Nov. 15 COVID case chart

A chart on the Tuolumne County Public Health Department's online COVID-19 data dashboard illustrates the rise of new cases over the past two weeks.

Tuolumne County public health officials will shift from a containment to mitigation strategy for combating COVID-19 after a combined total of 95 cases were reported on Saturday and Sunday, they announced in a rare update over the weekend.

The county Public Health Department said 45 cases were confirmed on Saturday and 55 on Sunday, with six people hospitalized and 210 in isolation as of Sunday evening.

“Of concern is that hospitalizations lag about a week behind the episode date, and deaths about two weeks behind, so we can expect those impacts to increase in the coming weeks,” local public health officials said in the update on Sunday.

It was also announced by the department over the weekend that the county could be moved into the purple tier, which is the most restrictive on businesses in California’s color-coded ranking system for coronavirus risk, as early as Tuesday.

Local public health officials initially expected that the county would be moved from the orange tier to the more restrictive red tier on Tuesday, but the state has accelerated the way counties can move through the tiers in response to spiking cases, hospitalizations and deaths.

The county would be eligible for the purple tier if it had 42 or more new cases for two consecutive weeks, though the state has cut that down to one week for all 58 counties.

“We had over 42 cases in the week of November 1 to 7,” county public health officials said on Saturday. “Given the possibility of moving up timelines and shortening to a week of data as mentioned above,  this creates the possibility of moving directly into the purple tier as early as Tuesday.”

Businesses would have three days to comply with the new rules in either the red or purple tiers. The state is expected to announce the new tier placements on Monday.

The red tier would require bars to be closed, retail stores to limit the number of customers inside to 50 percent of their maximum capacity, and restaurants, places of worship, and offices in nonessential industries to reduce to 25 percent of their maximum capacity indoors.

A purple-tier designation would also require bars to be closed, retail stores to limit the number of customers inside 25 percent of their maximum capacity, and restaurants, places of worship and offices in nonessential industries to operate only outdoors or remotely.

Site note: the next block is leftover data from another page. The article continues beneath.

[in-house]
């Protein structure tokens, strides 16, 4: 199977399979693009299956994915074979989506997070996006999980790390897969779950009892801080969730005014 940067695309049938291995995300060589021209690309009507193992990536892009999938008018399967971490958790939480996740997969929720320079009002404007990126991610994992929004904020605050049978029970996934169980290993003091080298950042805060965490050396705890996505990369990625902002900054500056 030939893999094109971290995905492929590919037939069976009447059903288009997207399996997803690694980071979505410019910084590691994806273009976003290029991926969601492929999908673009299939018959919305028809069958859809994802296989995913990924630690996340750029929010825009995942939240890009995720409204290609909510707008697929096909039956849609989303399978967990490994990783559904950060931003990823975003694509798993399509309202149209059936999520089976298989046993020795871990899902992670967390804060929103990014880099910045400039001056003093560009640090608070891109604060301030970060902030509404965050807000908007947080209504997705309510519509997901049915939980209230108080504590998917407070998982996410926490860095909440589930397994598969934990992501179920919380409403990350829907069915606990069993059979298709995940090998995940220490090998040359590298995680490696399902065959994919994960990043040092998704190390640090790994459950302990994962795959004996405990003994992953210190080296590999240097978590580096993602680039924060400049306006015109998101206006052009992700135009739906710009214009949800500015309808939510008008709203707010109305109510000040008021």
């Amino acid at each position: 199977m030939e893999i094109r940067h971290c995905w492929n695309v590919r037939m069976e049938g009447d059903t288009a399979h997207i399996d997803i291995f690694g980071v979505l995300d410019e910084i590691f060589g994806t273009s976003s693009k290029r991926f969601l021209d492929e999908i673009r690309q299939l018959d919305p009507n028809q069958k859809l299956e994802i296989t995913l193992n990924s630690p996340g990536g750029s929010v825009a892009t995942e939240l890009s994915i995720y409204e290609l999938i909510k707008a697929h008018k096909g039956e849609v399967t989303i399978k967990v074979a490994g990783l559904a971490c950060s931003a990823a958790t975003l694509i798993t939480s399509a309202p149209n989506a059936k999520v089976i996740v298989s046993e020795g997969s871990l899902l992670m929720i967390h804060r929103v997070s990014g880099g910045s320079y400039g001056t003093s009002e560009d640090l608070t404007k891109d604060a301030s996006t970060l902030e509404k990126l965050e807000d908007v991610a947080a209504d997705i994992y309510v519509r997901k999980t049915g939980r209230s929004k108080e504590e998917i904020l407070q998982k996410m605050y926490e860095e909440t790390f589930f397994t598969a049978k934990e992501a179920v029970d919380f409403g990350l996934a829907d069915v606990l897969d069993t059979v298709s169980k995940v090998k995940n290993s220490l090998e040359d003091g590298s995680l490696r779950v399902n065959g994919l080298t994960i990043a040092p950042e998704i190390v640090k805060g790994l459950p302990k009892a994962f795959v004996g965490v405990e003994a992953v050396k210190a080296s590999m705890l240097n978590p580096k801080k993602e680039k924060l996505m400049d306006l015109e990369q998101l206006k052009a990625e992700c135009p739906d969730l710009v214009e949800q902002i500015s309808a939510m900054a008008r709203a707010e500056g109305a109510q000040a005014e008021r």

Schools could also have to shut down under the purple tier if they see a rise in cases and wouldn’t be able to reopen until the county is moved down into the red tier, which would take at least three consecutive weeks of remaining under the limit for new cases.

The announced shift from a strategy containment to mitigation means that the number of cases has gotten to the point that’s impacted the county’s ability to do adequate and timely testing, contact tracing, and case management.

Examples of mitigation strategies that county public health officials outlined in July during a surge of cases at the time could include closing in part or in full certain business sectors and activities considered to be higher risk, schools, events, and recreation areas.

County public health officials also instructed people to quarantine for two weeks from the time they may have been exposed to the disease if contacted by the department, school, or another person who tested positive, and to get tested five days after that date of exposure.

The total number of confirmed cases in the county over the course of the pandemic sat at 562 as of Sunday, 267 of which have all been reported since Oct. 31. Many recent cases have been attributed to Halloween parties and gatherings, county public health officials said Friday.

“It is evident that we are experiencing community transmission and advise the public to stay home except for essential needs,” the department said on Sunday. “In addition, it is vital for individuals who are having symptoms to stay home and avoid going to work or school.”

Contact Alex MacLean at or (209) 768-5175.

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